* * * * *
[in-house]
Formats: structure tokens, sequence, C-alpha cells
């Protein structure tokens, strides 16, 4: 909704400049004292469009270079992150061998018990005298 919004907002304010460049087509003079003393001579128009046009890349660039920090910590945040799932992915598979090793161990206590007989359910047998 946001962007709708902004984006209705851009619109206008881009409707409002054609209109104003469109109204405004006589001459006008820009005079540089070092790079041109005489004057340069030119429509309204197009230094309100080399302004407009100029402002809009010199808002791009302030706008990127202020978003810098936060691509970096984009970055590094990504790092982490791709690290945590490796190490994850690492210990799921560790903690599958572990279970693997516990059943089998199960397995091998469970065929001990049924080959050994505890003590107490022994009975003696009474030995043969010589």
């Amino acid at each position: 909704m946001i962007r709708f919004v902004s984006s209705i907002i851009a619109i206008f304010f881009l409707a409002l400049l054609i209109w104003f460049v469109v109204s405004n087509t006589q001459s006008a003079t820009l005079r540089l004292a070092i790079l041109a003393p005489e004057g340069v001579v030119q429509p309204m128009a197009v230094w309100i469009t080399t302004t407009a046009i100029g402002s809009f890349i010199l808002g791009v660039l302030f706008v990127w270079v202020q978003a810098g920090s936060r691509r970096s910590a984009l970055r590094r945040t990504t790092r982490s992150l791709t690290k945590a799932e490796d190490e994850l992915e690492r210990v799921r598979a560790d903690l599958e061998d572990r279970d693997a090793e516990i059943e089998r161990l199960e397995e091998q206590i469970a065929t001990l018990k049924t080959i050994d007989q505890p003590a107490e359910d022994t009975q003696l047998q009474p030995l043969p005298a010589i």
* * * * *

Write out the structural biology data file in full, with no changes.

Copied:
[in-house]
Formats: structure tokens, sequence, C-alpha cells
């Protein structure tokens, strides 16, 4: 909704400049004292469009270079992150061998018990005298 919004907002304010460049087509003079003393001579128009046009890349660039920090910590945040799932992915598979090793161990206590007989359910047998 946001962007709708902004984006209705851009619109206008881009409707409002054609209109104003469109109204405004006589001459006008820009005079540089070092790079041109005489004057340069030119429509309204197009230094309100080399302004407009100029402002809009010199808002791009302030706008990127202020978003810098936060691509970096984009970055590094990504790092982490791709690290945590490796190490994850690492210990799921560790903690599958572990279970693997516990059943089998199960397995091998469970065929001990049924080959050994505890003590107490022994009975003696009474030995043969010589």
């Amino acid at each position: 909704m946001i962007r709708f919004v902004s984006s209705i907002i851009a619109i206008f304010f881009l409707a409002l400049l054609i209109w104003f460049v469109v109204s405004n087509t006589q001459s006008a003079t820009l005079r540089l004292a070092i790079l041109a003393p005489e004057g340069v001579v030119q429509p309204m128009a197009v230094w309100i469009t080399t302004t407009a046009i100029g402002s809009f890349i010199l808002g791009v660039l302030f706008v990127w270079v202020q978003a810098g920090s936060r691509r970096s910590a984009l970055r590094r945040t990504t790092r982490s992150l791709t690290k945590a799932e490796d190490e994850l992915e690492r210990v799921r598979a560790d903690l599958e061998d572990r279970d693997a090793e516990i059943e089998r161990l199960e397995e091998q206590i469970a065929t001990l018990k049924t080959i050994d007989q505890p003590a107490e359910d022994t009975q003696l047998q009474p030995l043969p005298a010589i």